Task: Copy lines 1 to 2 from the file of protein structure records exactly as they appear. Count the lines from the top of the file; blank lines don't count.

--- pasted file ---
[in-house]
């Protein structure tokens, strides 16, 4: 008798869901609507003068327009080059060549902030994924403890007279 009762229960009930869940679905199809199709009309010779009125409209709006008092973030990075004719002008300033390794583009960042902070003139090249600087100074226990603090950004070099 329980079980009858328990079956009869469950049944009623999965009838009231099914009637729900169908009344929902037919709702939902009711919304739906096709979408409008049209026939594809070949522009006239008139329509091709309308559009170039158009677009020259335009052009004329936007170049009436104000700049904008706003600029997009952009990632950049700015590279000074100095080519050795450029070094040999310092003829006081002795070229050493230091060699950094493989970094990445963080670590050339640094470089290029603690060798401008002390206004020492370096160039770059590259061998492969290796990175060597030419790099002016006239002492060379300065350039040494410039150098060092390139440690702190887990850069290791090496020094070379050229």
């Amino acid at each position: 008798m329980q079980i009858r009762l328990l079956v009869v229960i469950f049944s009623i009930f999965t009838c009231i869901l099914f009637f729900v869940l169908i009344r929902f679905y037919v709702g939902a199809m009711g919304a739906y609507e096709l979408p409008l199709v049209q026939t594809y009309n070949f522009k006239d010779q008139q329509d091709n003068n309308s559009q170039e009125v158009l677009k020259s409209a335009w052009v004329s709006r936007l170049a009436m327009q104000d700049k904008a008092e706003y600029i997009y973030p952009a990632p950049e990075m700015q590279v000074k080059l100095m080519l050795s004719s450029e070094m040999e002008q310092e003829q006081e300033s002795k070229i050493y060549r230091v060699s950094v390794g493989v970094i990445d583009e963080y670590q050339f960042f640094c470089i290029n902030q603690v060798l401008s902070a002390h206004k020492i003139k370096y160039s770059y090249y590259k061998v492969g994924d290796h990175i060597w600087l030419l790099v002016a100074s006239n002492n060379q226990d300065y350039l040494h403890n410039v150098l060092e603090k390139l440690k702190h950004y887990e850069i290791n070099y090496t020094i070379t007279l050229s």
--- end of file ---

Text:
[in-house]
């Protein structure tokens, strides 16, 4: 008798869901609507003068327009080059060549902030994924403890007279 009762229960009930869940679905199809199709009309010779009125409209709006008092973030990075004719002008300033390794583009960042902070003139090249600087100074226990603090950004070099 329980079980009858328990079956009869469950049944009623999965009838009231099914009637729900169908009344929902037919709702939902009711919304739906096709979408409008049209026939594809070949522009006239008139329509091709309308559009170039158009677009020259335009052009004329936007170049009436104000700049904008706003600029997009952009990632950049700015590279000074100095080519050795450029070094040999310092003829006081002795070229050493230091060699950094493989970094990445963080670590050339640094470089290029603690060798401008002390206004020492370096160039770059590259061998492969290796990175060597030419790099002016006239002492060379300065350039040494410039150098060092390139440690702190887990850069290791090496020094070379050229």